Iran president says US attack 'political suicide' for Bush
KUALA LUMPUR, July 8 (AFP) Jul 08, 2008
Iranian President Mahmoud Ahmadinejad on Tuesday downplayed the threat of an attack on his country by the United States, saying it would be "political suicide" for US President George W. Bush.
He also said that the Iranian people stood ready to defend their country in the event of any attempt to close down the nation's nuclear programme.
"Any finger that will trigger the bullet, the Iranian people will cut it," he told a press conference at the D8 summit of developing nations.
Ahmadinejad said the US was no longer in a position to make an assault on Iran.
"In the US, his wise scholars will not allow Mr. Bush to commit political suicide and of course the economic, political and military situation will not allow Mr. Bush to do that," he said.
"(Bush) is not in a situation to change circumstances in his favour."
The United States and its top regional ally Israel have never ruled out attacking Iran over its nuclear drive, which the West fears could be aimed at making nuclear weapons.
There has been concern an attack against Iran could be imminent after it emerged Israel had carried out manoeuvres in Greece that were effectively practice runs for a potential strike against Iranian nuclear facilities.
Ahmadinejad also called for US military bases across the world to be "eradicated".
"The greatest threat in the Middle East and to countries in the world is US intervention," he said. "The military bases in the whole world should be eradicated and removed."
The Iranian leader, who is embroiled in a wrangle with the West over Iran's nuclear enrichment programme, called on the major powers to "withdraw from animosity and hostile actions against us".
"Justice, peace and friendship is also to their benefit," he said, accusing the US of focusing on "propaganda and psychological warfare".
"We are doing our utmost efforts to provide security and peace at the world level. I assure you, and don't be worried, that there will be war in the future."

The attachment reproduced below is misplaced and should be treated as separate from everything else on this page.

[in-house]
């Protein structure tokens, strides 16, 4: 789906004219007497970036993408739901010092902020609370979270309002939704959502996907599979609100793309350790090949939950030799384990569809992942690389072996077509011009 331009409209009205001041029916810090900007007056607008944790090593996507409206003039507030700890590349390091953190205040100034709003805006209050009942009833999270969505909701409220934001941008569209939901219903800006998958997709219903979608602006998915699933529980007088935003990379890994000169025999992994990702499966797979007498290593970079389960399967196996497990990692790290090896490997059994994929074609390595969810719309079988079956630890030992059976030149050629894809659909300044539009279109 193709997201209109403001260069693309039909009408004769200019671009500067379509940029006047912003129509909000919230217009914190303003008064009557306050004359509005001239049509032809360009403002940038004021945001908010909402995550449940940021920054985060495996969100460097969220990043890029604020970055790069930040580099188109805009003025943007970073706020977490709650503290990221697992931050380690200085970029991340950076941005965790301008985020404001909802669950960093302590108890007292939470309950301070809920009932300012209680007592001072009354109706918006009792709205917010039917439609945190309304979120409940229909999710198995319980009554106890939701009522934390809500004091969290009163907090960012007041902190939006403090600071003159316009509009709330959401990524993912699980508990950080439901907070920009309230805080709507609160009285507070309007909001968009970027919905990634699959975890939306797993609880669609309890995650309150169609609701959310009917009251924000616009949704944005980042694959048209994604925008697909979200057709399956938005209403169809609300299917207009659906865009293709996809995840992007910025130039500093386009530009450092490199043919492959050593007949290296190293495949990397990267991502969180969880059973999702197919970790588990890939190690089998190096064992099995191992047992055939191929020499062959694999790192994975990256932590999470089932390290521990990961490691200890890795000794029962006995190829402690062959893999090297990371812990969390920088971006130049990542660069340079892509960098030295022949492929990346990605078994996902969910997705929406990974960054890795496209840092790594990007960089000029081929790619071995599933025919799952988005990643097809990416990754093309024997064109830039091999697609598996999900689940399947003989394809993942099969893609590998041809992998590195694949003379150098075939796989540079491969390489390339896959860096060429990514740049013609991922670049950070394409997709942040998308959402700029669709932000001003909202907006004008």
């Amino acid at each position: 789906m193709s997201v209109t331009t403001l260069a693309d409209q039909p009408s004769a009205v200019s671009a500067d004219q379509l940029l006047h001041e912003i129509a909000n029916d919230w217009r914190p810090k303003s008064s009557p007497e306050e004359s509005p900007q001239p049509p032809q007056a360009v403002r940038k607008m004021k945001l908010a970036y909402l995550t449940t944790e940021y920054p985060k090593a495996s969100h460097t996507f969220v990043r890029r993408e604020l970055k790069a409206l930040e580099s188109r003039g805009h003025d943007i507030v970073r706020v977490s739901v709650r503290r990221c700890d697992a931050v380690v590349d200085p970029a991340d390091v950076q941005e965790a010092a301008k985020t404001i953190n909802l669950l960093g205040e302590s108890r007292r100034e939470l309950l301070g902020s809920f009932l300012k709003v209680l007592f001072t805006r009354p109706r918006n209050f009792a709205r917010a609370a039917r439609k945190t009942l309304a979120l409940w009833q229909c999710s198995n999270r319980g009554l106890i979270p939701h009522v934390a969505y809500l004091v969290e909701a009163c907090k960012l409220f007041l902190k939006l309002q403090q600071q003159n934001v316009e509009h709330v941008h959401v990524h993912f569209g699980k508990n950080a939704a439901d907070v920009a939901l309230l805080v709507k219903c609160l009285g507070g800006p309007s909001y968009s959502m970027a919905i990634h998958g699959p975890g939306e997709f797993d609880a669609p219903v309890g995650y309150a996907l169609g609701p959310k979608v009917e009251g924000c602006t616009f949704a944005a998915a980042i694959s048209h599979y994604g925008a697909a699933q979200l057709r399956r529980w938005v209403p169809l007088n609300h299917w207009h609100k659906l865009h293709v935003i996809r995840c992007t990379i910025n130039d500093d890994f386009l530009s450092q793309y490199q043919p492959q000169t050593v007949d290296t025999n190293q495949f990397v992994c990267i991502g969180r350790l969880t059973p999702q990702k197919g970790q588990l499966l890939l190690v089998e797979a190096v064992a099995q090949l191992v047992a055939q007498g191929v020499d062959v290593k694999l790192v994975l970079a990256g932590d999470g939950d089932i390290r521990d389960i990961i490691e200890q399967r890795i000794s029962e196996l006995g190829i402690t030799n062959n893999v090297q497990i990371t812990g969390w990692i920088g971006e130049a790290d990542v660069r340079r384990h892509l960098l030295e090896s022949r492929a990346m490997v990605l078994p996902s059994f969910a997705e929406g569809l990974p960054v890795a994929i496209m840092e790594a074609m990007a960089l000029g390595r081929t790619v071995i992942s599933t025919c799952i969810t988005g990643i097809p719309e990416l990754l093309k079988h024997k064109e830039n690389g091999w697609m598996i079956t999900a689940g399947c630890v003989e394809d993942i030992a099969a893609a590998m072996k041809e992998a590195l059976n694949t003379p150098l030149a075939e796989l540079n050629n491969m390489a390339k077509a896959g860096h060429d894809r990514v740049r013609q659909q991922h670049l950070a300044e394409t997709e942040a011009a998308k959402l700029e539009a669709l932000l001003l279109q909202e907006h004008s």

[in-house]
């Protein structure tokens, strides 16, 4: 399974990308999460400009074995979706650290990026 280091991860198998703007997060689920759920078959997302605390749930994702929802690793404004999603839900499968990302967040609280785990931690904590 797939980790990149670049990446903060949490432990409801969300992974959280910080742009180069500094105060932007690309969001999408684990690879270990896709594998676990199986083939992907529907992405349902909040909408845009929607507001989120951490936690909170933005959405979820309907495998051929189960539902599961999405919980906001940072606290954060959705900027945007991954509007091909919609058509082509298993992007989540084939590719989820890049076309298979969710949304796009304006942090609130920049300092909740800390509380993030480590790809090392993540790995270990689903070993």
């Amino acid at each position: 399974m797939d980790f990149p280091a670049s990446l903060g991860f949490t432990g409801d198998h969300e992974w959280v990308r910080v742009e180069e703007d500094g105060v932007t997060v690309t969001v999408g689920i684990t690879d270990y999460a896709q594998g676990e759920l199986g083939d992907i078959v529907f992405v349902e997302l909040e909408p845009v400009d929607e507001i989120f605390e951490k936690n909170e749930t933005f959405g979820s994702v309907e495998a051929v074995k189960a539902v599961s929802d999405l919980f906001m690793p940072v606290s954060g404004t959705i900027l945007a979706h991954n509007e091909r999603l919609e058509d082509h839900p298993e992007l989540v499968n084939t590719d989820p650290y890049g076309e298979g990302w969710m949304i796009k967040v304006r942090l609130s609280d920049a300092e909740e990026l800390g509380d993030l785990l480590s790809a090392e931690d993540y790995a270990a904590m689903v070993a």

The Iranian leader reiterated that his country would not pull back from its nuclear ambitions and called on Washington to withdraw its troops from Iraq.
"No one in Iran will go back from our nuclear position," he said. "We want dialogue for the benefit of all sides but within the framework of law and justice."
"To rebuild confidence, the US must withdraw its forces from Iraq and allow the fate of the people of Iraq and regional countries to be written by the hands of their own people," he said.
An aide to supreme leader Ayatollah Ali Khamenei warned on Tuesday that Iran would "set on fire" Israel and the US navy in the Gulf as its first response to any American attack over its nuclear programme.
Iran has responded to an offer from world powers to end the nuclear crisis and diplomats are analysing what is said to be a complex answer from Tehran.
The offer from world powers proposes that Iran suspends uranium enrichment -- the process which they fear could be used to make a nuclear weapon -- in exchange for technological incentives.
But in the latest sign that Iran is not willing to compromise on the key question of enrichment, its envoy to London said world powers were "wasting their time" by insisting on the issue.
Iran rejects the Western accusations and insists its nuclear programme is aimed solely at generating energy for a growing population whose fossil fuel reserves will eventually run out.All rights reserved. © 2005 Agence France-Presse. Sections of the information displayed on this page (dispatches, photographs, logos) are protected by intellectual property rights owned by Agence France-Presse. As a consequence, you may not copy, reproduce, modify, transmit, publish, display or in any way commercially exploit any of the content of this section without the prior written consent of Agence France-Presse.